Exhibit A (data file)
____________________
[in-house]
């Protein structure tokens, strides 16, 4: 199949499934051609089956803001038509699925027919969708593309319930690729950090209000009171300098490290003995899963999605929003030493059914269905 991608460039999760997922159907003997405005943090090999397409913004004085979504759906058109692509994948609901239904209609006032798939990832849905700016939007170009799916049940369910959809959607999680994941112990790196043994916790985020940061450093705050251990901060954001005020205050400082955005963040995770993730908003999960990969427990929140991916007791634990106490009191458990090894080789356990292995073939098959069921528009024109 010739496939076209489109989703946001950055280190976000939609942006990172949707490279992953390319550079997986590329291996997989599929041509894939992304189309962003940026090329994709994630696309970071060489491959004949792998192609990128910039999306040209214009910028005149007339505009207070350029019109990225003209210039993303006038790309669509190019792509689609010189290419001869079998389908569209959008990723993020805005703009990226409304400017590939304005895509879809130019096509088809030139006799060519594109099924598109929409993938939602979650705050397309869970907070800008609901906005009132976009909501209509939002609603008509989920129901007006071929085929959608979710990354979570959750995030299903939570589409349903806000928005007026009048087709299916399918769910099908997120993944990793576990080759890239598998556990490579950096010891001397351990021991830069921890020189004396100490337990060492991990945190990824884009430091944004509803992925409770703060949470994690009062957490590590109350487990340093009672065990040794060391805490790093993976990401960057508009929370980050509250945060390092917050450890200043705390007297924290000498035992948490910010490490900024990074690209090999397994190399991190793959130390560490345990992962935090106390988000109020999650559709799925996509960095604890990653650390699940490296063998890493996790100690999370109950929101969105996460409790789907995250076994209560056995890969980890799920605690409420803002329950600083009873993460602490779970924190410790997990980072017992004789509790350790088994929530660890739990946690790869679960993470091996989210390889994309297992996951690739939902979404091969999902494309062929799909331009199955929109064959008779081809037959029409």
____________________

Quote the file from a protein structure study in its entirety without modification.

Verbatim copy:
[in-house]
């Protein structure tokens, strides 16, 4: 199949499934051609089956803001038509699925027919969708593309319930690729950090209000009171300098490290003995899963999605929003030493059914269905 991608460039999760997922159907003997405005943090090999397409913004004085979504759906058109692509994948609901239904209609006032798939990832849905700016939007170009799916049940369910959809959607999680994941112990790196043994916790985020940061450093705050251990901060954001005020205050400082955005963040995770993730908003999960990969427990929140991916007791634990106490009191458990090894080789356990292995073939098959069921528009024109 010739496939076209489109989703946001950055280190976000939609942006990172949707490279992953390319550079997986590329291996997989599929041509894939992304189309962003940026090329994709994630696309970071060489491959004949792998192609990128910039999306040209214009910028005149007339505009207070350029019109990225003209210039993303006038790309669509190019792509689609010189290419001869079998389908569209959008990723993020805005703009990226409304400017590939304005895509879809130019096509088809030139006799060519594109099924598109929409993938939602979650705050397309869970907070800008609901906005009132976009909501209509939002609603008509989920129901007006071929085929959608979710990354979570959750995030299903939570589409349903806000928005007026009048087709299916399918769910099908997120993944990793576990080759890239598998556990490579950096010891001397351990021991830069921890020189004396100490337990060492991990945190990824884009430091944004509803992925409770703060949470994690009062957490590590109350487990340093009672065990040794060391805490790093993976990401960057508009929370980050509250945060390092917050450890200043705390007297924290000498035992948490910010490490900024990074690209090999397994190399991190793959130390560490345990992962935090106390988000109020999650559709799925996509960095604890990653650390699940490296063998890493996790100690999370109950929101969105996460409790789907995250076994209560056995890969980890799920605690409420803002329950600083009873993460602490779970924190410790997990980072017992004789509790350790088994929530660890739990946690790869679960993470091996989210390889994309297992996951690739939902979404091969999902494309062929799909331009199955929109064959008779081809037959029409």